What is Curling?
Curling is a sport played on ice, where two teams of four take turns sliding granite stones that weigh approximately 42 pounds towards a target 150 feet away. Teammates sweep in front of the delivered stone with curling brooms to influence its path and distance travelled.
Curling dates back to the early 16th century, when it was played in Scotland on frozen ponds and rivers with naturally formed stones. Back then, players used brooms to clear snow and debris from the path of the stone. Curling as we know it today—played in environmentally-controlled ice houses with precisely shaped and polished granite stones—became an Olympic medal sport in 1998, and its popularity has taken off since.
While 16th century curling relied primarily on luck, today it is a game of strategy, finesse and strength, usually played by teams of four. Doubles curling is a variation of the sport, introduced in 2001, with only two players on each team and a faster pace. The principle of curling is simple: get your stones closer to the center of the four concentric scoring circles (called the “house”) than your opponent.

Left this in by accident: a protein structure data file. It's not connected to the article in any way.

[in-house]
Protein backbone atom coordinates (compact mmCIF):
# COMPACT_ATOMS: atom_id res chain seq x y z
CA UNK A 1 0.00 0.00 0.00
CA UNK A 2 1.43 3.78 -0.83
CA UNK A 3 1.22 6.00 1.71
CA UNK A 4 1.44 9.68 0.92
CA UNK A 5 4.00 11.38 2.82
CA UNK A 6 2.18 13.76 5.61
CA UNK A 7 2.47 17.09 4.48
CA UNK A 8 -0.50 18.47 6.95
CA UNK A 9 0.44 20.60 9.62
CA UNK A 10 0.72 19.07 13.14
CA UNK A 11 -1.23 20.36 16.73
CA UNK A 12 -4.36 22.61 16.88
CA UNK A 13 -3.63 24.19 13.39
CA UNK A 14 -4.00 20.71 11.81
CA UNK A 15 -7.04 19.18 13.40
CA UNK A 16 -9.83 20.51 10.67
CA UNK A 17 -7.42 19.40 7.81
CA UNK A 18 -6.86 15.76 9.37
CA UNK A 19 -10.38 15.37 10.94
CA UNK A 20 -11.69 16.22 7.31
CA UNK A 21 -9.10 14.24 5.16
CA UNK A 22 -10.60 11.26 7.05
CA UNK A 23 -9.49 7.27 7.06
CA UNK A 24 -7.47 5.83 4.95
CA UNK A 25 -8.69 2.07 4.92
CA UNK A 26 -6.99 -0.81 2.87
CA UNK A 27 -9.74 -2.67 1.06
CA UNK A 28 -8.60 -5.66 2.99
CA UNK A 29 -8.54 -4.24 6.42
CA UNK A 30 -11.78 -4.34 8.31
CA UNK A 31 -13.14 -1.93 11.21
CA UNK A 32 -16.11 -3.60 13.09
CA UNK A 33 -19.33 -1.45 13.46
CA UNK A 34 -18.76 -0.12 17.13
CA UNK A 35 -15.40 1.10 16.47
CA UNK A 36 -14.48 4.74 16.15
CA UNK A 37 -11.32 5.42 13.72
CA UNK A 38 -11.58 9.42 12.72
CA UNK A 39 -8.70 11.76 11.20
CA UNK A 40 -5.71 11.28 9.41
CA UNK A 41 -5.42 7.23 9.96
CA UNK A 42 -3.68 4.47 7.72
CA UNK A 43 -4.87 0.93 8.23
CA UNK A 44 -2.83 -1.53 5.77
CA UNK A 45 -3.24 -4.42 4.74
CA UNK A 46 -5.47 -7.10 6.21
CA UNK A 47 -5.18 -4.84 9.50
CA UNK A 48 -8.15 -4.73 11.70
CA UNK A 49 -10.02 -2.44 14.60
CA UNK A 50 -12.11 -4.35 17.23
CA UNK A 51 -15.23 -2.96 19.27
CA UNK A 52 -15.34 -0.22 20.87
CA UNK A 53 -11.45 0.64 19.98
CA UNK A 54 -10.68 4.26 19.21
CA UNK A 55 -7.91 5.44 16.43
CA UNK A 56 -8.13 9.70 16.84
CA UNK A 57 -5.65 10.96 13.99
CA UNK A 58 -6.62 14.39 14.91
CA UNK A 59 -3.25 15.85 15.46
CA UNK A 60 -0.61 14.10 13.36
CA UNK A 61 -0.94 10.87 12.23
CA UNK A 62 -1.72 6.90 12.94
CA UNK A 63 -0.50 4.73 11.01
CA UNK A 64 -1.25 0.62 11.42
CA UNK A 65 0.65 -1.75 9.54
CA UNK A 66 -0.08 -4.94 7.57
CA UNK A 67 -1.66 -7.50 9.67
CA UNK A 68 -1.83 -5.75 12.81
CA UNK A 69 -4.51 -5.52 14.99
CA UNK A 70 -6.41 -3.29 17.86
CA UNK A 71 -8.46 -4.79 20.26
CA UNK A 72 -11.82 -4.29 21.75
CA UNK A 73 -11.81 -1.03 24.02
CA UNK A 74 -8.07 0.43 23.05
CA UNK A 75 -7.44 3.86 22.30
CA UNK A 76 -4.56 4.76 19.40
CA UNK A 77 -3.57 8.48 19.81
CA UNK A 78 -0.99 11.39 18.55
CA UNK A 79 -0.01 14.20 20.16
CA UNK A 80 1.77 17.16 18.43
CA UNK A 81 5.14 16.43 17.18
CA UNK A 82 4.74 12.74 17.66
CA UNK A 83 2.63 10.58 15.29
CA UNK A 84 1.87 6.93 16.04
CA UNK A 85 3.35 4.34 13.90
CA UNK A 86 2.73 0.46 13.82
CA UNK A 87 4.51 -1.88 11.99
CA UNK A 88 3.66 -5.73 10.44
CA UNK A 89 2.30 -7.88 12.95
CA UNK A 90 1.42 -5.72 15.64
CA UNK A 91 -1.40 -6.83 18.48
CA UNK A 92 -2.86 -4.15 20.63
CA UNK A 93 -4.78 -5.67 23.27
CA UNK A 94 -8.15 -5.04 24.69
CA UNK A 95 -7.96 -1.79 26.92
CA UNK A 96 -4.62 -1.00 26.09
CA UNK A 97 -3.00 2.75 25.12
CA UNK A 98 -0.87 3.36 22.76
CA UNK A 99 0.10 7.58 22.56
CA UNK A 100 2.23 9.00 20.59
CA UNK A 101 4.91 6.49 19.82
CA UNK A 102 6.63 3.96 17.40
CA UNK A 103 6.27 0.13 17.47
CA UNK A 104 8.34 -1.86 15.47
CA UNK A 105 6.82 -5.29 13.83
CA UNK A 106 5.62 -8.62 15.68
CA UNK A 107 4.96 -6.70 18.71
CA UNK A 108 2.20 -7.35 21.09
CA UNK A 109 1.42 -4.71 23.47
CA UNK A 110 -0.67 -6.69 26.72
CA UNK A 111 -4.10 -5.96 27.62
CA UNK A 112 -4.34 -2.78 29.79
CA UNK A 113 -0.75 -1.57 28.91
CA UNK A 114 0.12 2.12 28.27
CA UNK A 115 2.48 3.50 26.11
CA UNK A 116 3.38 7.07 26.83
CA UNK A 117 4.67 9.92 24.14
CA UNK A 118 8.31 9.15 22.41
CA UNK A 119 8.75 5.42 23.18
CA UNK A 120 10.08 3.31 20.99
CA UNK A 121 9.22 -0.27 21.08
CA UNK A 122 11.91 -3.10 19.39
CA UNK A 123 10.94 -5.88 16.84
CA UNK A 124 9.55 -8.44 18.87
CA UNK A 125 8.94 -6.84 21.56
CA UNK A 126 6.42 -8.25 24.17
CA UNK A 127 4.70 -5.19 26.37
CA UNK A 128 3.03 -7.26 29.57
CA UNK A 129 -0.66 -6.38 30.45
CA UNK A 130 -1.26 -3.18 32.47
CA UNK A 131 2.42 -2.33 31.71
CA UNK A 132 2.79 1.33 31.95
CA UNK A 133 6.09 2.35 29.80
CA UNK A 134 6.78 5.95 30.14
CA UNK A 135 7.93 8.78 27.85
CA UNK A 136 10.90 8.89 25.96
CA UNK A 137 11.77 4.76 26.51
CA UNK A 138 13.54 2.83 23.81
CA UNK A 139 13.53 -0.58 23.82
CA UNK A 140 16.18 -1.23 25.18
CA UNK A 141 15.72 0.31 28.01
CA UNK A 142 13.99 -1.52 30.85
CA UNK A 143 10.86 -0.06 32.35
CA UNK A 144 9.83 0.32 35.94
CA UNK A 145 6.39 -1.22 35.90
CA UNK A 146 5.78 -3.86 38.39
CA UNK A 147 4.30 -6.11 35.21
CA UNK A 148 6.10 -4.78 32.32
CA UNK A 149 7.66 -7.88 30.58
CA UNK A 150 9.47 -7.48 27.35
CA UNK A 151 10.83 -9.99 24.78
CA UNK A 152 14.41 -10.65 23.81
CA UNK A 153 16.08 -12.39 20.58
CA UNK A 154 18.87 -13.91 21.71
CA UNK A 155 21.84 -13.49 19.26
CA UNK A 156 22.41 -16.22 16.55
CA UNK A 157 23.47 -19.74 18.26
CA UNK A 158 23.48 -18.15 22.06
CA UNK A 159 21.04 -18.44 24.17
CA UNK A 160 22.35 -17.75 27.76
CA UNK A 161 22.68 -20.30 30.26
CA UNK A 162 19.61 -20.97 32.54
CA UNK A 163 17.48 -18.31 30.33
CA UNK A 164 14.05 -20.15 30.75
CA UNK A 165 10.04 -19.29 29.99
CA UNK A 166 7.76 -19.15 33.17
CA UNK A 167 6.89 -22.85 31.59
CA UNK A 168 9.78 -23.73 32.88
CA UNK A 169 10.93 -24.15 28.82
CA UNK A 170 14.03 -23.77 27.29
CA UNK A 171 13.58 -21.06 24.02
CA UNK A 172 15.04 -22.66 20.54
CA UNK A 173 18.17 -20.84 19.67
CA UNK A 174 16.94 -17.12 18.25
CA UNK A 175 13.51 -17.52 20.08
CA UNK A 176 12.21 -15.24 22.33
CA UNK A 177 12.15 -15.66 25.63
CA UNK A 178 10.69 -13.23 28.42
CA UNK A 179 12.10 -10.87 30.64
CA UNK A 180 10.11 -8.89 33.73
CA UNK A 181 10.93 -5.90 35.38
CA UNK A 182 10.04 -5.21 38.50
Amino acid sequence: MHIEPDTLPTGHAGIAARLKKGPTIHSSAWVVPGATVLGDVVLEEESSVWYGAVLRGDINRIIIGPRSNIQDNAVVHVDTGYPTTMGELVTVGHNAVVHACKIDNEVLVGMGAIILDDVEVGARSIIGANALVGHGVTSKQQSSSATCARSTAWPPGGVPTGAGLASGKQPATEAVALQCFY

An end consists of eight stones delivered by each team, and a game consists of 8 ends, taking about two hours to play. Only one team scores in each end—the team with the stone closest to the center of the house. That team scores one point for each stone closer to the center of the house than the closest stone from the opposing team.
Curling is a lifetime sport, played by people of all ages and skill levels. The age of our members has ranged from early teens to mid-eighties. Available adaptive equipment facilitates curling for people who may not have access to other sports due to mobility challenges.
Respect, honor, and tradition are core elements of the game. Except at high levels, there are no referees and players report their own fouls. Opponents congratulate each other on well-played shots, never cheer misses, and following a game, it is tradition to sit down together for friendly conversation and food or drink.
Curling can improve strength, flexibility, balance, and fitness. Sometimes called “chess on ice,” curling also offers a lifelong learning experience in which strategy, memory, and mental stamina are as important as the physical aspects of the game. Whether curling for fun or competitively, it is a highly social sport, renowned for the camaraderie that develops amongst its players.